SA Life

Get CityMag in your inbox. Subscribe
October 9, 2019

Thunderbus Road picks up where The Festival at Basket Range left off

A Frankenstein experience melding together wine, theatre, visual art and exploration, Thunderbus Road is doing test runs already and should be ready for bookings later this month.

  1. 1
  2. 2
  3. 3
  4. 4
  5. 5
  6. 6
  7. 7
  8. 8
  9. 9
  10. 10
  11. 11
  • Pictures and words: Josh Fanning

Before we’ve even pushed ‘record,’ the co-founder of Thunderbus Road, Sophie Button, has mentioned several things about her new project we know we’re going to want to start our story with.

The tape kicks in


Thunderbus Road launches at the end of October.


“Csik-szent-mihályi,” says Sophie. “He wrote about the human state of flow and the ‘optimal experience.’ Musicians in an orchestra embody it, surfers too – it’s a feeling rather than a knowing. It’s your sacrifice versus your achievement of being in that state.”

Thunderbus Road is a concept Sophie’s been thinking about for some time now.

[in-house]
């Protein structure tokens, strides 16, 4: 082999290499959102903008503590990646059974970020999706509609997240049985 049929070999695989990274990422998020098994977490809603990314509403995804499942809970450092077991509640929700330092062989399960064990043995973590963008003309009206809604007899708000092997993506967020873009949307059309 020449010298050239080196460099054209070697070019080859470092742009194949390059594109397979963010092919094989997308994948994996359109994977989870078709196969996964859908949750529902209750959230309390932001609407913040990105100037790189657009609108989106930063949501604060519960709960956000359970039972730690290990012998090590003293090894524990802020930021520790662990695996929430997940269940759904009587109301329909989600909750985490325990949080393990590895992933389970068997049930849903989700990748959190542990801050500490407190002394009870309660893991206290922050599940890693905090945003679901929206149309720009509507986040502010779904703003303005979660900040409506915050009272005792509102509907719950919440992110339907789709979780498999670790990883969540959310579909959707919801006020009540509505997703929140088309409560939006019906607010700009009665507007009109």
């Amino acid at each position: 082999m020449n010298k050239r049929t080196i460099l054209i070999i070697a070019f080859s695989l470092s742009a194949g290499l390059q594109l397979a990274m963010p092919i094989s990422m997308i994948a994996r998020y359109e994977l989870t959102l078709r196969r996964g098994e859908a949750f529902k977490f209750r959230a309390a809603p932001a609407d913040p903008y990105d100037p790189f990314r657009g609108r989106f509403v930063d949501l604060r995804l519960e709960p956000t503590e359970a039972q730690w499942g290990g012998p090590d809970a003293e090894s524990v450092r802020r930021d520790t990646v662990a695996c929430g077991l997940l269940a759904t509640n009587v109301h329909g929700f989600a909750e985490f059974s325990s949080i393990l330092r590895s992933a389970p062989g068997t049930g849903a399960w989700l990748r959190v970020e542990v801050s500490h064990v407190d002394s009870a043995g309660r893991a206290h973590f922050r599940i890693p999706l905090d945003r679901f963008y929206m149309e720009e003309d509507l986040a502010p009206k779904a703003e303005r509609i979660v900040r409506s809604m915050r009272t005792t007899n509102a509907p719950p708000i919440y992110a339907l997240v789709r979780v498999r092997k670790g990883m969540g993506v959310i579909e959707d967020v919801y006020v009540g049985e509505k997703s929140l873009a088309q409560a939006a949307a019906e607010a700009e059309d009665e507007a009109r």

The co-owner of Commune of Buttons winery and one of three founders of The Festival at Basket Range had shared her concept with friends and colleagues many times over that period, but always failed to elicit the response she desired.

A year ago she told Jordan (Jordy) Hansen while on a bush trek with artists from Ninuku Arts. Today they co-own a 20-seater Toyota Coaster (bus) and Jordy’s just sent a text to Sophie to let her know he couldn’t get it “over the pit” at Murray Bridge.

“Jordy just wrote, ‘We choose to go to the moon not because it’s easy, but because it’s hard’,” says Sophie reading Jordy’s text with a laugh.

Thunderbus Road defies definition – or rather, Sophie prefers not to limit its potential to deliver truly transformational experiences. At the very least, however, it’s a bus you will be able to buy a ticket to ride, and drinks (ie: wine) are included in the price.

“Did you ever go to Ontroerend Goed’s Smile off Your Face at the Festival?” asks Sophie.